GUEST BLOG: Watch Out for Cyber Threats while Shopping during the Holidays (THINK WIFI)!

02 December 2016 Internet, IT & e-Discovery Blog Blog
Authors: Peter Vogel

My Guest Blogger Eddie Block (CISSP, CIPM, CIPP/G, CISA, CEH) is a senior attorney in Gardere’s Litigation Group and member of the Cybersecurity and Privacy Legal Services Team who focuses on all aspects of information cyber security, including credentialing functions, firewall and IDS deployment and monitoring, and penetration testing, and related complex litigation.

As we welcome the winter holidays, purchasing gifts online is expected to increase this year by 7 to 10 percent according to the National Retail Federation. This is a boon to the online retail community.  It can also be a boon to data thieves.

As consumers wander the mall looking for the perfect gift or travel to relatives houses, they bring a myriad of electronic devices. Laptops, gaming systems, and the ever present smartphone all attempt to make life easier by connecting to WiFi networks.  Legitimate WiFi networks provide a great service allowing consumers to evaluate pricing and the availability of gifts.  Attackers are also known to setup their own WiFi networks to trick unsuspecting users into passing their information in clear view of the attacker.

In many cases these fraudulent networks will look similar to legitimate networks with names like “Free Store_Name WiFi”, “Free Airport_Name WiFi”, or “Hotel Guest Wifi”.  Data thieves will use these networks to perform what is called a “Man-in-the-Middle” attack.  In this scenario the consumer connects to the attacker’s fraudulent network and the attacker connects to the Internet.  So, to the consumer, it appears that they are using the Internet as normal.  By forcing you through their network, though, the attacker can monitor, collect, and store usernames, passwords, credit card data, and other confidential information.

Usually employees of the store, airport, or hotel will know the legitimate network, but what if you just can’t tell? There are a few things that anyone can do to protect themselves:

  1. Verify connections to websites are secure and use SSL for online shopping. The easiest way to check is to look in the website’s address for “https://”. Sites using https:// are protecting their customer’s information by encrypting the consumer’s information as it passes across the Internet.
  2. Make sure you are actively checking credit card statements. Don’t wait until the end of the month if you have online access to your transaction history.
  3. NEVER use the public use computers in hotels for anything confidential. These systems have been targeted by identity thieves in the past, since they are easy to compromise and attract many different individuals. Even using SSL connections mentioned in point 1 is pointless on these systems because attackers can capture the information directly from the attached keyboard.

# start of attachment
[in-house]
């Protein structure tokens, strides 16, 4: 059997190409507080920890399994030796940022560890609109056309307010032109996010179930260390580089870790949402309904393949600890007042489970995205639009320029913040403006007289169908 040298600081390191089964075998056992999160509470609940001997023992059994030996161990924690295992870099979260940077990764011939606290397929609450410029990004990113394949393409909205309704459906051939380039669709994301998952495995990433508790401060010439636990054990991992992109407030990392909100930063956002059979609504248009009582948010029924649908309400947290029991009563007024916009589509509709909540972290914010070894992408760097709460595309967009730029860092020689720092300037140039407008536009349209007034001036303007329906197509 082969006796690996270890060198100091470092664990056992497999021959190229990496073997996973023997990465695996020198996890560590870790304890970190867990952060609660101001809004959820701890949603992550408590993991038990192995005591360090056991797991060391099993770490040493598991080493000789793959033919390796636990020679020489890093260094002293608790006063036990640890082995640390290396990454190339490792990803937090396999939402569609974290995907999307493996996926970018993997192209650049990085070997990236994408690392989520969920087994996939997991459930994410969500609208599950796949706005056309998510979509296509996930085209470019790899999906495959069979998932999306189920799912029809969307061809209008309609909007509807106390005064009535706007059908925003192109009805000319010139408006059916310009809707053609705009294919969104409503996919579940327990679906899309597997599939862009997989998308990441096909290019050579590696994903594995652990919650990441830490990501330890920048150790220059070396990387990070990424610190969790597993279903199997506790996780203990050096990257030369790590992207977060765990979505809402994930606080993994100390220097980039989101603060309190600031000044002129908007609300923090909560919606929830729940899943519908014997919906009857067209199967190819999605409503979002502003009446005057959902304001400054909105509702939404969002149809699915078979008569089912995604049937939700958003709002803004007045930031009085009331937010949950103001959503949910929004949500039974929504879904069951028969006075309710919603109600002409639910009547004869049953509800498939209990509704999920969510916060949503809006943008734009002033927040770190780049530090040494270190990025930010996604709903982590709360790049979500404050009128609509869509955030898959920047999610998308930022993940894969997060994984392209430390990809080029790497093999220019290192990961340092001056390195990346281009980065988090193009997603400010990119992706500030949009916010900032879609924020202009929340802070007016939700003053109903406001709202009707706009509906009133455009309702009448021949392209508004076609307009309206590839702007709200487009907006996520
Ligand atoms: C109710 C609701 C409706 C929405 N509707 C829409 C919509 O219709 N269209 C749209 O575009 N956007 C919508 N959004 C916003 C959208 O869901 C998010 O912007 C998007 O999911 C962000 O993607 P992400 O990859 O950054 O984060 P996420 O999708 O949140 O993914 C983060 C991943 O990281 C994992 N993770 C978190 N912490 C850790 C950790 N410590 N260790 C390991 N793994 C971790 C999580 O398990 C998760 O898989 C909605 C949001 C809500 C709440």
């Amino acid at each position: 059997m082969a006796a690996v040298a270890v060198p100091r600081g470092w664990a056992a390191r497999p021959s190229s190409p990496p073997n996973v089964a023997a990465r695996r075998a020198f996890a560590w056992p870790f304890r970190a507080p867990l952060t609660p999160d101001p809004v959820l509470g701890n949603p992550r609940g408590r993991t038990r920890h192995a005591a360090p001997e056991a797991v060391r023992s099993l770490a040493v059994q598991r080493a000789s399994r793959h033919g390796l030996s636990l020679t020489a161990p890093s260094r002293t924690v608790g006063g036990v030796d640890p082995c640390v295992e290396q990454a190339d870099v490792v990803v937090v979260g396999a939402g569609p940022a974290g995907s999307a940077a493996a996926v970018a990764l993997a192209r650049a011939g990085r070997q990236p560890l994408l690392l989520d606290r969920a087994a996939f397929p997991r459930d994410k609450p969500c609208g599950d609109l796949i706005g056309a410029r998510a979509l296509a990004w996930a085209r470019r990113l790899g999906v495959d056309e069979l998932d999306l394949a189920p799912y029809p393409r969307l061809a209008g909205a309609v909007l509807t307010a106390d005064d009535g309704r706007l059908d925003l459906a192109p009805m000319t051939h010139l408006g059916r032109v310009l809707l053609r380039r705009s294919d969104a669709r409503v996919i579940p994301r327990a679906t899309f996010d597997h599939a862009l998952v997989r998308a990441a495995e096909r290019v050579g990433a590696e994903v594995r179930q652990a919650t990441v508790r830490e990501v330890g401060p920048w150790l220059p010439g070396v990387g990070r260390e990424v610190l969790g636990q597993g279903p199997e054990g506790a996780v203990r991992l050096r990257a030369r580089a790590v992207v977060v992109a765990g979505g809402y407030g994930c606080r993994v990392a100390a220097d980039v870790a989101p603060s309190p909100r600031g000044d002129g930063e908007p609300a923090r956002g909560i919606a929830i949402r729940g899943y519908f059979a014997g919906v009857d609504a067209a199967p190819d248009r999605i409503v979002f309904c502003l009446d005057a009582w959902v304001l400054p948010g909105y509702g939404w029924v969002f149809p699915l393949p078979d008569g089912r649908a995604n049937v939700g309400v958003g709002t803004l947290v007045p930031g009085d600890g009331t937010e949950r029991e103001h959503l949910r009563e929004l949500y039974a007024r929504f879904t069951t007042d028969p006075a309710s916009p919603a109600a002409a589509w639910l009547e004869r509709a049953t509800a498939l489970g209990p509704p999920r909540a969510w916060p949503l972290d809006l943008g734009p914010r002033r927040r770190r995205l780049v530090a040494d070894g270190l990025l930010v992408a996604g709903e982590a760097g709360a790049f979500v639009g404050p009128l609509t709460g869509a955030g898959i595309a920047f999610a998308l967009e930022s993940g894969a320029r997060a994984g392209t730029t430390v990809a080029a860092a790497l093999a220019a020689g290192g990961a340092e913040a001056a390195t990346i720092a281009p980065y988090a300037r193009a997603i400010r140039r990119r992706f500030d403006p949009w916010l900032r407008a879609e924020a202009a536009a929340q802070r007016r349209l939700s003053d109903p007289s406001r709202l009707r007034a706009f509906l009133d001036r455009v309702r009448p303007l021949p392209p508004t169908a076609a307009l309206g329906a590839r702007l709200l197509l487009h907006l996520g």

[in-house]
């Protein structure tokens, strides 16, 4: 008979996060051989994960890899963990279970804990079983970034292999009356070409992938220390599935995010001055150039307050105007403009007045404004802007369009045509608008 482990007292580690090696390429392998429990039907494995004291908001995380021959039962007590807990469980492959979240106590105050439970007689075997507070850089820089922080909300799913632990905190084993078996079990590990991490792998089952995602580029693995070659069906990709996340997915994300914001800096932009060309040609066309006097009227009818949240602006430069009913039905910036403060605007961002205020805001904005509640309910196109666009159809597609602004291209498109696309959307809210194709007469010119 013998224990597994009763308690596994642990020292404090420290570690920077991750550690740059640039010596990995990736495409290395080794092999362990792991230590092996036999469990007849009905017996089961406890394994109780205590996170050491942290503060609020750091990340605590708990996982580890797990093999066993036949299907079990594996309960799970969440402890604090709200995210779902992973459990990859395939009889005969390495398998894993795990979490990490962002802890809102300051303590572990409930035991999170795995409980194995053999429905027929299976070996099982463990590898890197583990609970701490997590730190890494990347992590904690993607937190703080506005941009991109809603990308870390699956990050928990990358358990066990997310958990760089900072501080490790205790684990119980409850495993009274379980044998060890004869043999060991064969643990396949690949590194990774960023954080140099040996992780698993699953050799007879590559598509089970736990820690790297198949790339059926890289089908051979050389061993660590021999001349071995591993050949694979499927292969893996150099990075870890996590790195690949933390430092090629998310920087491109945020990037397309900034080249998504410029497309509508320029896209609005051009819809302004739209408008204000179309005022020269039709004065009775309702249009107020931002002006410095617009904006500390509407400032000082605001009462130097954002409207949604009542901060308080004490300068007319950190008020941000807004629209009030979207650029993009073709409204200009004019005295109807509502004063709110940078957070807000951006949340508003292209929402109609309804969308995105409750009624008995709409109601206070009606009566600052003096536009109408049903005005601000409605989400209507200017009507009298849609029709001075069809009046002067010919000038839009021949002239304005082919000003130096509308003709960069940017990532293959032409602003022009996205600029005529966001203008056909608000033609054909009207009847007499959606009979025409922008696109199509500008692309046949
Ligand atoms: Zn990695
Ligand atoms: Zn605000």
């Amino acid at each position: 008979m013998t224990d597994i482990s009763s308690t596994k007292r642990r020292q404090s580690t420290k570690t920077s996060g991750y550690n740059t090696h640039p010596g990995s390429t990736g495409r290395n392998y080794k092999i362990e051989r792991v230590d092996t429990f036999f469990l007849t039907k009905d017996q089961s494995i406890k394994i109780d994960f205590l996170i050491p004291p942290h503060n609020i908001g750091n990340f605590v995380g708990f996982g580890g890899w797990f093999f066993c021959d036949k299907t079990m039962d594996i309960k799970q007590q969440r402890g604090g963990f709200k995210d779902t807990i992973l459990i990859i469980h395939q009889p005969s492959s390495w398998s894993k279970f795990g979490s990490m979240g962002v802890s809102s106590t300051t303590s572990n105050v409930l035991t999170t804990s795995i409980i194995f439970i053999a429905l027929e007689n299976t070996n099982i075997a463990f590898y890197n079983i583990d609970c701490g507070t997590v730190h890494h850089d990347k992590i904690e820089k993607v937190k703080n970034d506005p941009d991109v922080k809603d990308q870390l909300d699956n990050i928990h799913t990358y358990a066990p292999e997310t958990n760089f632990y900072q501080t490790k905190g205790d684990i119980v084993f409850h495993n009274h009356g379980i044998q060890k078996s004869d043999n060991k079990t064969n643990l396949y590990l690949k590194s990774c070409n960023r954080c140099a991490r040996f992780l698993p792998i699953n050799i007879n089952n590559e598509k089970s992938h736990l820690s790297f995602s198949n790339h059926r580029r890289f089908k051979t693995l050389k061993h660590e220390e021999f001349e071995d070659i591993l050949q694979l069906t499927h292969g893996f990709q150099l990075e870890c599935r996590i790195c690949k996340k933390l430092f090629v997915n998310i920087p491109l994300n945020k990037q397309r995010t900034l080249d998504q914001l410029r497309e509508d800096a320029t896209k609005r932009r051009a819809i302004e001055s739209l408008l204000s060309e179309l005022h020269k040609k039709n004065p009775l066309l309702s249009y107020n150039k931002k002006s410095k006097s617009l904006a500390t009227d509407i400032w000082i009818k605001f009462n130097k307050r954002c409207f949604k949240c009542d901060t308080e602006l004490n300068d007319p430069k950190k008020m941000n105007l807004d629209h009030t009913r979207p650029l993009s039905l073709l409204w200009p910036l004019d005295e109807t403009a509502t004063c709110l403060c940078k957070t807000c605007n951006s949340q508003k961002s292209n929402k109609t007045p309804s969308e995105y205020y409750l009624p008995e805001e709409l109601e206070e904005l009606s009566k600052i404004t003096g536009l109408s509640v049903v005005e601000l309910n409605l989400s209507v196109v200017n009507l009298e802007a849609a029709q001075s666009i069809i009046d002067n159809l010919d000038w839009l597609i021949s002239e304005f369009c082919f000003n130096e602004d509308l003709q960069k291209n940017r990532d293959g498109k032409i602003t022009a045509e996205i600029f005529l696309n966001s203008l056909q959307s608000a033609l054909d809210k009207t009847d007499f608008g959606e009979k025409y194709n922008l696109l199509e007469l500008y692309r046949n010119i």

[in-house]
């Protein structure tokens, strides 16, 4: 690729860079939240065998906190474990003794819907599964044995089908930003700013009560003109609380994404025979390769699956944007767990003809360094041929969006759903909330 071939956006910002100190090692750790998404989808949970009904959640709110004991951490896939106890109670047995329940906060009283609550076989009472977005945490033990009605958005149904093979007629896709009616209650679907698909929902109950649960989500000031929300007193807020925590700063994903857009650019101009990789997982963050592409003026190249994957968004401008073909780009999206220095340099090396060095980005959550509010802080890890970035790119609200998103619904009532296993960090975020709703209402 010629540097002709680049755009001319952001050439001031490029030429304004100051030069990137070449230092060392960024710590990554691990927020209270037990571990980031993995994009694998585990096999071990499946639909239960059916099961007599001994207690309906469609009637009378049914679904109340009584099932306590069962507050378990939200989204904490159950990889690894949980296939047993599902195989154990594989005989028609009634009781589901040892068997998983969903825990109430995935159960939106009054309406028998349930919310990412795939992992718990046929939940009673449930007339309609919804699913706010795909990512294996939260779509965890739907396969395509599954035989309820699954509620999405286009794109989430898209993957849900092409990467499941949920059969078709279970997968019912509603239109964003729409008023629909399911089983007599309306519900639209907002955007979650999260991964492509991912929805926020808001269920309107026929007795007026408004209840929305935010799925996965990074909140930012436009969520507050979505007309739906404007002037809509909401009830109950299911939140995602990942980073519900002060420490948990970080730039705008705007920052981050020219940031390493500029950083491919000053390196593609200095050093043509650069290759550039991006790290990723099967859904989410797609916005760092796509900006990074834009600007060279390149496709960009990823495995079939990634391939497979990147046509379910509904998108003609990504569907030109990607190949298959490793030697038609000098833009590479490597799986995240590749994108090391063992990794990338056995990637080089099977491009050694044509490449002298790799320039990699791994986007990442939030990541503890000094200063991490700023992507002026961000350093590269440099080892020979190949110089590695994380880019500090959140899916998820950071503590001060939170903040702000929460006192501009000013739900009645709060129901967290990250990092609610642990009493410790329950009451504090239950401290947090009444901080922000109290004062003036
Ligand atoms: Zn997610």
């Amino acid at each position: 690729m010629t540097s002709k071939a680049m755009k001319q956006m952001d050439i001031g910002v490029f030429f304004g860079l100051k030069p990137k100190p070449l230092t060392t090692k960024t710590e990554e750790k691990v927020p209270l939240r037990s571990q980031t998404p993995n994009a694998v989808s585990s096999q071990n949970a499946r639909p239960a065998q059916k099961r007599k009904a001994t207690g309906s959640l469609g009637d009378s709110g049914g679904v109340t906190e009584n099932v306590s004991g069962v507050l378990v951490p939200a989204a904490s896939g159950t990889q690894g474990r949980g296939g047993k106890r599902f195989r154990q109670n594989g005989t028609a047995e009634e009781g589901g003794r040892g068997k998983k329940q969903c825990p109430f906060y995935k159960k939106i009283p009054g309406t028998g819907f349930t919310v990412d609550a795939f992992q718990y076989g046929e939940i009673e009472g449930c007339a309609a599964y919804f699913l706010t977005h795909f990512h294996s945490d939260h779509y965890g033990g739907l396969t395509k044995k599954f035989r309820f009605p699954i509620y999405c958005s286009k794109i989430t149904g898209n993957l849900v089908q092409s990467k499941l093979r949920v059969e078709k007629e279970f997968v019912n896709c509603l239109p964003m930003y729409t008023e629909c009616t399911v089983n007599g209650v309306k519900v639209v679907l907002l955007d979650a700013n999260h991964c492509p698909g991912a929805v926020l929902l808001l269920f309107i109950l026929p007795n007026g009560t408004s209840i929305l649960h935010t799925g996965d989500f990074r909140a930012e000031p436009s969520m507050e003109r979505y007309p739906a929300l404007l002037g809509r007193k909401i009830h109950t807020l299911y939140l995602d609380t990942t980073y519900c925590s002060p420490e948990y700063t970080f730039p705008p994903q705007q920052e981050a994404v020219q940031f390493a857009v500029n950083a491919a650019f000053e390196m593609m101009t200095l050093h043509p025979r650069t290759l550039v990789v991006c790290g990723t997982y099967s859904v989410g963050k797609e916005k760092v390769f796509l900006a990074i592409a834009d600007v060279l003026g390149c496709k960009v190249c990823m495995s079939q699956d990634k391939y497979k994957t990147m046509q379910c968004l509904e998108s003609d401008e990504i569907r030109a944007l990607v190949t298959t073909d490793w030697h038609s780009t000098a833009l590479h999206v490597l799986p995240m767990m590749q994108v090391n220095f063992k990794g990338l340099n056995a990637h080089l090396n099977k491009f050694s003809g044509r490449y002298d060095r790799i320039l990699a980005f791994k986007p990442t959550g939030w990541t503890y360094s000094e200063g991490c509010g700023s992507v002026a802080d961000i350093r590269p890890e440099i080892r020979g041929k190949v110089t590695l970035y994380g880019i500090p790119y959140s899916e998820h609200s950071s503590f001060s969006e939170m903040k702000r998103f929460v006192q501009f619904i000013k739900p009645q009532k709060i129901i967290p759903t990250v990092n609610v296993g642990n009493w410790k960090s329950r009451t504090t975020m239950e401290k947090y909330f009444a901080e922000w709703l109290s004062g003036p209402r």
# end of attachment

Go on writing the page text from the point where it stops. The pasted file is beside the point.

4. Use a Virtual Private Network (VPN) connection if possible.

Watch out while shopping online now and in the future.

This blog is made available by Foley & Lardner LLP (“Foley” or “the Firm”) for informational purposes only. It is not meant to convey the Firm’s legal position on behalf of any client, nor is it intended to convey specific legal advice. Any opinions expressed in this article do not necessarily reflect the views of Foley & Lardner LLP, its partners, or its clients. Accordingly, do not act upon this information without seeking counsel from a licensed attorney. This blog is not intended to create, and receipt of it does not constitute, an attorney-client relationship. Communicating with Foley through this website by email, blog post, or otherwise, does not create an attorney-client relationship for any legal matter. Therefore, any communication or material you transmit to Foley through this blog, whether by email, blog post or any other manner, will not be treated as confidential or proprietary. The information on this blog is published “AS IS” and is not guaranteed to be complete, accurate, and or up-to-date. Foley makes no representations or warranties of any kind, express or implied, as to the operation or content of the site. Foley expressly disclaims all other guarantees, warranties, conditions and representations of any kind, either express or implied, whether arising under any statute, law, commercial use or otherwise, including implied warranties of merchantability, fitness for a particular purpose, title and non-infringement. In no event shall Foley or any of its partners, officers, employees, agents or affiliates be liable, directly or indirectly, under any theory of law (contract, tort, negligence or otherwise), to you or anyone else, for any claims, losses or damages, direct, indirect special, incidental, punitive or consequential, resulting from or occasioned by the creation, use of or reliance on this site (including information and other content) or any third party websites or the information, resources or material accessed through any such websites. In some jurisdictions, the contents of this blog may be considered Attorney Advertising. If applicable, please note that prior results do not guarantee a similar outcome. Photographs are for dramatization purposes only and may include models. Likenesses do not necessarily imply current client, partnership or employee status.


Related Services